Perfect reason to do this!! xx
This process is called reverse dyeing and is quite popular with the tie dyeing community. There are numerous ways to do it but one rule in working with bleach products is to neutralize afterwards. Bleach is hard on fabrics and unless neutralized will continue to deteriorate resulting in holes. After the desired result is achieved, soak the garment for 20 minutes in regular tap water and hydrogen peroxide at a ratio of 9:1. There are dedicated groups on Facebook for this specific process that can provide all the information you need on how to do it and recommended safety measures.
Thanks for the recommendation, Marsha!
Wtf you, this is not something new….
Although it brings sweet memories from back in the 80s when our moms went crazy dying gauze skirts, I haven’t tried it myself. The sweater looks cool!
I’ve been doing this for probably 30 years or more but I understand it was the regular bleach and tied up with the rubber bands and then whenever I got done I rinsed it with vinegar and water to make sure that the bleach stopped eating because bleach will eat your clothes Plum up I guess it’s been longer nap probably 45 years cuz my kids are grown now but I did the blue jeans and all that stuff in their coats what was popular but I rinse with vinegar and water to cold vinegar and water to prevent from eating a hole but that’s cool I guess what goes around comes around
Wow these look incredible!
This sweater looks so pretty, i am not a huge fan of tie die effect but this is very modern and would wear it! I would love to try it out, just need to see if we have a similar bleach product in Germany, i have never seen this before! Do you know if this would work with ice and normal bleach?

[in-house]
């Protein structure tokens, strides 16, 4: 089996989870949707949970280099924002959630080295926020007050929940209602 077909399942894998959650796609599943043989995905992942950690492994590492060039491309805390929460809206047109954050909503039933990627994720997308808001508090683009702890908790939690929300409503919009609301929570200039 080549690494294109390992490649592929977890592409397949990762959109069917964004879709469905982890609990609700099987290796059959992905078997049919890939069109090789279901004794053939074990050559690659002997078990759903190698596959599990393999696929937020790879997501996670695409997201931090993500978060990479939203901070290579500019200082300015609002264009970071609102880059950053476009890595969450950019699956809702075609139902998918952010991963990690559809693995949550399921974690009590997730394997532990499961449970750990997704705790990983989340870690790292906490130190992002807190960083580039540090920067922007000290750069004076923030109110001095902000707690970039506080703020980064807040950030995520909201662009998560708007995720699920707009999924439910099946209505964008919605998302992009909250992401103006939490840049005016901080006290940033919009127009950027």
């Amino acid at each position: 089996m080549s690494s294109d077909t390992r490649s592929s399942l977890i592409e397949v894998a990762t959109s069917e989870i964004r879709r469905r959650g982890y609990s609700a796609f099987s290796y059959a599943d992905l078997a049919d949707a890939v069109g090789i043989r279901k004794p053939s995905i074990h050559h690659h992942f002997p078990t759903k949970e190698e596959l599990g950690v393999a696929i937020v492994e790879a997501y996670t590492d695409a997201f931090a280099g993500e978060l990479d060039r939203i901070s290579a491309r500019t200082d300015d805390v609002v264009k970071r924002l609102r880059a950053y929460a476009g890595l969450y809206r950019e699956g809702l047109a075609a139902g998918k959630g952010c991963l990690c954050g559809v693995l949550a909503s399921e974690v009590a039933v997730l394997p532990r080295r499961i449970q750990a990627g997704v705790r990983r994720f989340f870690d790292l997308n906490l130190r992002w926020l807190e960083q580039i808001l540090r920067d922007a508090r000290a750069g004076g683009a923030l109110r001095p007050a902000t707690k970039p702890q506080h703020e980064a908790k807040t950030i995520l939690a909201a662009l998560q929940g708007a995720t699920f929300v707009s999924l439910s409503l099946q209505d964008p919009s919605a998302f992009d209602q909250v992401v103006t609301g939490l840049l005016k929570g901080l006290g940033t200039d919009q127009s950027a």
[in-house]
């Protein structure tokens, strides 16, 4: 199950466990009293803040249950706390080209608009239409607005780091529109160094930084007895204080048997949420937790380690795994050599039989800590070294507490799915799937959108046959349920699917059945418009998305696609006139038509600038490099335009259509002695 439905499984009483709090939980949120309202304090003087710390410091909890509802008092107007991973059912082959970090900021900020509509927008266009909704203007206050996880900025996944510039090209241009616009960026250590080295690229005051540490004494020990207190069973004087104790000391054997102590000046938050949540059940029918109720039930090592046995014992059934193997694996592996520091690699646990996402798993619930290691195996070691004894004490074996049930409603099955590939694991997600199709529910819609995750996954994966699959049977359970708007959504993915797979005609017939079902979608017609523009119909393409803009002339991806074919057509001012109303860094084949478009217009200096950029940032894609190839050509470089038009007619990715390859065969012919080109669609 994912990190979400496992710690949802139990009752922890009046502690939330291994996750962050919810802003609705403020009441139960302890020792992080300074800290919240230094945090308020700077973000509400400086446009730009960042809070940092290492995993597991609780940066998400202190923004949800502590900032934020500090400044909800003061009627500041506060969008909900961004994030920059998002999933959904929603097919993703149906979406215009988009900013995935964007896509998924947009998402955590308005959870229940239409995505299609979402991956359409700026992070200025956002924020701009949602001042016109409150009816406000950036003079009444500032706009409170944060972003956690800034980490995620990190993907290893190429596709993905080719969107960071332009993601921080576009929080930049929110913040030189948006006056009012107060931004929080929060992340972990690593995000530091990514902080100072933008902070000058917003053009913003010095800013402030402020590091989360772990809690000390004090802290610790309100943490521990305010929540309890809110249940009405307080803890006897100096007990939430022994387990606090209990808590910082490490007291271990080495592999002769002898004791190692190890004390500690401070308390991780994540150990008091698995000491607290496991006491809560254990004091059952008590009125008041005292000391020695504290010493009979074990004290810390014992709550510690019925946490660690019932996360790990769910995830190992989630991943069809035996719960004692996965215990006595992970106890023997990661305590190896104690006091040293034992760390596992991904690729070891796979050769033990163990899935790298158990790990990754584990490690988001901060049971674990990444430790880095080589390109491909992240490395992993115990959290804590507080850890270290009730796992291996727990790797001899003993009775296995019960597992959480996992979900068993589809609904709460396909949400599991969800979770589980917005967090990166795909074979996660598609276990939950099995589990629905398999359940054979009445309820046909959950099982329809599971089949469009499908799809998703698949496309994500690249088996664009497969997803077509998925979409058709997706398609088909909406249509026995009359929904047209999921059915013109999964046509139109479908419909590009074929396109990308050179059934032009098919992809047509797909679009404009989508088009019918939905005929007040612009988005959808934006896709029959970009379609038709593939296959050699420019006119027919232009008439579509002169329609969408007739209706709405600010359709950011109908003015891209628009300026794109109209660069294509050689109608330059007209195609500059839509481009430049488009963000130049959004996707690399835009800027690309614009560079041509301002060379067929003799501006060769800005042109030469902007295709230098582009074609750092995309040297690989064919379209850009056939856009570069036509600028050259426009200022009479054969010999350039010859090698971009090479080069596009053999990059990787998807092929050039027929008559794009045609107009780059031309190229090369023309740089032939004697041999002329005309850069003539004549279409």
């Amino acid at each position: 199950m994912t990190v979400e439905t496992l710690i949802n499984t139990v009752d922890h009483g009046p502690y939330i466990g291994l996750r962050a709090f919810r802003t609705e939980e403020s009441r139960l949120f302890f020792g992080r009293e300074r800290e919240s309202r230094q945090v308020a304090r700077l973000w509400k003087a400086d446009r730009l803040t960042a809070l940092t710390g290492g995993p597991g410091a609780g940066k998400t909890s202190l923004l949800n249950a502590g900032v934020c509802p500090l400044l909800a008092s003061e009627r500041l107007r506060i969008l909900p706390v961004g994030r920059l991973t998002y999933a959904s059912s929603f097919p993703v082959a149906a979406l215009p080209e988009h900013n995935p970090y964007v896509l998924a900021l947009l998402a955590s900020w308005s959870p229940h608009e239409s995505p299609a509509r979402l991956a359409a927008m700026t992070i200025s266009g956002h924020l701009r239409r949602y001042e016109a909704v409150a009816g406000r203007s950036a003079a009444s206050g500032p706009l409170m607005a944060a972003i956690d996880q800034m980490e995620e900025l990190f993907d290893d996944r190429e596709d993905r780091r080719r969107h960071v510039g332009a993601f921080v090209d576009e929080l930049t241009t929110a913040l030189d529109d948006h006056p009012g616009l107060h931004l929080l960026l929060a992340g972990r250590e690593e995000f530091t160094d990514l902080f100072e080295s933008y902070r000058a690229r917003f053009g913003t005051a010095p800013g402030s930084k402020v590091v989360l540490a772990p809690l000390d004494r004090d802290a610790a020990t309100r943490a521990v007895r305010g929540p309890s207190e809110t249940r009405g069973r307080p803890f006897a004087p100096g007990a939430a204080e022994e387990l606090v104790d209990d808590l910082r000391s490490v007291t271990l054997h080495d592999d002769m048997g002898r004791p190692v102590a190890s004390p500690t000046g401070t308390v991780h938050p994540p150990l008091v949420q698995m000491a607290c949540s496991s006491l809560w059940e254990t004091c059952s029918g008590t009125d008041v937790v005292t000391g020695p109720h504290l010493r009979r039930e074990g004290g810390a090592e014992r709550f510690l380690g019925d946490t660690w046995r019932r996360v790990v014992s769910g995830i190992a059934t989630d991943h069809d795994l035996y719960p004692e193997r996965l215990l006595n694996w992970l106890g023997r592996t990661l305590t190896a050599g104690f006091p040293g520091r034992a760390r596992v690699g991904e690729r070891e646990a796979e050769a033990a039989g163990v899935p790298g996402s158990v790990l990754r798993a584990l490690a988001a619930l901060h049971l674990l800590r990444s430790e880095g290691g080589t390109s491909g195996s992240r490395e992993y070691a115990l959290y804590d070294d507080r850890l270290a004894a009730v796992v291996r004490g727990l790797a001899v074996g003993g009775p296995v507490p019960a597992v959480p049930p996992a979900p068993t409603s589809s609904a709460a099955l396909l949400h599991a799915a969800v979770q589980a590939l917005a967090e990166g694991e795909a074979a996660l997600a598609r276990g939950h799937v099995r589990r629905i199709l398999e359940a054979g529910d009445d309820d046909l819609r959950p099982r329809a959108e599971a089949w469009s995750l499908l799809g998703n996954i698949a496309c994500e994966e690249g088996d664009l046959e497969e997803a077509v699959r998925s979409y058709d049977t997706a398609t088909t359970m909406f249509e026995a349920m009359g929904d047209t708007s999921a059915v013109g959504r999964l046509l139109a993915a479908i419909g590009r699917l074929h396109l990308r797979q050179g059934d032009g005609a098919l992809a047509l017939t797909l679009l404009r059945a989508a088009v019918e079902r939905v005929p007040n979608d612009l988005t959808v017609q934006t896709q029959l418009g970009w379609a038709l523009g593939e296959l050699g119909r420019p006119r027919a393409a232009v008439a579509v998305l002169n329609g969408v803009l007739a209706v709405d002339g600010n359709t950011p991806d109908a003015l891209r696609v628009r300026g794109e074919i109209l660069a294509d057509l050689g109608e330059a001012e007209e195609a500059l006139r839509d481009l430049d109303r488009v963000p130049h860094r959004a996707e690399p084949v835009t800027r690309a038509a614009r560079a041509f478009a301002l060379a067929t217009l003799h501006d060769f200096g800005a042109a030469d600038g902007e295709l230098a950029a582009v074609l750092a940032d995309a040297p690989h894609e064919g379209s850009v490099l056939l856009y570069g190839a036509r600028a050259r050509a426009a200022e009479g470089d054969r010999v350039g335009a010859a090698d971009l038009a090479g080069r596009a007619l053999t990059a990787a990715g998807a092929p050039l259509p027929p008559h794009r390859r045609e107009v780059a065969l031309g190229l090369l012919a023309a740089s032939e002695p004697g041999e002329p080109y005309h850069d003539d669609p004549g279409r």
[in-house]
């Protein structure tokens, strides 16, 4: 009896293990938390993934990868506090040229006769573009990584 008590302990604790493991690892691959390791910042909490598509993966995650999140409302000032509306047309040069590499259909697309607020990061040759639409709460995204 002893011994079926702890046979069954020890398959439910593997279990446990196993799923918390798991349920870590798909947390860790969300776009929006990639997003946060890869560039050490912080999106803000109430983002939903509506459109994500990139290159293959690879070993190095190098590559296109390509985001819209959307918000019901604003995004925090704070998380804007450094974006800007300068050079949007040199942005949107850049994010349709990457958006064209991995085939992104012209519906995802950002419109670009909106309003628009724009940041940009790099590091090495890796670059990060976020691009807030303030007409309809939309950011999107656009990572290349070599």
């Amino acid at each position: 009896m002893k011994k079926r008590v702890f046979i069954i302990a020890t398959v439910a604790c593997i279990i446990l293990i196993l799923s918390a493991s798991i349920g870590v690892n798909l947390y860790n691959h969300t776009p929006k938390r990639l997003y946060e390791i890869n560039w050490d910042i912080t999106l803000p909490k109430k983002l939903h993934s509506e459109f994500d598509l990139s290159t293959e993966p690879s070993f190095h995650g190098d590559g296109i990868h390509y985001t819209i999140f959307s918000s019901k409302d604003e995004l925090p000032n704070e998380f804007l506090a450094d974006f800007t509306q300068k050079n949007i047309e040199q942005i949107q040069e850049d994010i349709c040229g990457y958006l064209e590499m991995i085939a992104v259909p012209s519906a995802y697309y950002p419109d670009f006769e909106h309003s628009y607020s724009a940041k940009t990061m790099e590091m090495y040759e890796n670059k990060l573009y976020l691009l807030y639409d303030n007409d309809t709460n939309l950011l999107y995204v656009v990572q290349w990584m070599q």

the only bleach I could find was DanKlorix, no Clorox or other bleach crystals. it didn’t really work out for me and I might have to repeat the bleaching cycle. or I colour it with another colour, since after 9 hours, the sweater I used has only turned brownish and orange…
I can’t find bleach crystals anywhere. Can you use tablets instead? Or squirt gel bleach over the ice?
I haven’t tried tablets or squirt gel. I would test squirt gel as it’s probably less messy than dealing with breaking up tablets. Just don’t overdo it with the gel! A little goes a long way!
fantastyczny pomysł .
Hi! Love this bleach dye effect! Can you post the link for where you found the sweatshirt? I am having a hard time finding a high cotton %. Thank you!
Bleach crystals have been discontinued 🙁 I can’t find them anywhere and am not sure what to use as an alternative. Any ideas?
If you’re gonna use bleach like that, you’re gonna want to neutralize the clothing in hydrogen peroxide afterwards, or the bleach will continue to eat at the fibres, eventually making holes.
You should never bleach a more than 50% cotton. It will thin with each wash and leave holes. I bleach 65% poly all the time. The key is to find the right steward. It must have a white base.
Also bleaching indoors. That’s so unsafe. The sweater looks cool but this method is not something I would be recommending to people.
Love this technique I live in Canada…..where can I find bleach crystals.. Shirts turned out amazing love it….
I am so excited to do this! I’m a teacher and we have been asked to wear orange as a response to gun violence in upcoming days. Problem: ALL of the orange shirts manufactured are a garish Construction Cone Clementine (I’m trademarking this alliterative color Crayola), which looks good on basically nobody. I have high hopes that by ice bleaching my Glidden ETSY shirt the spectrum will be toned down and I will have reinvented a shirt that will be wearably unique, or uniquely wearable, whatever. Fingers crossed – that’s tomorrow’s experiment with my daughter.
“But after letting it cure and sit for a few more hours…”
What’s the max time that I should leave the shirt to sit in the ice/dye?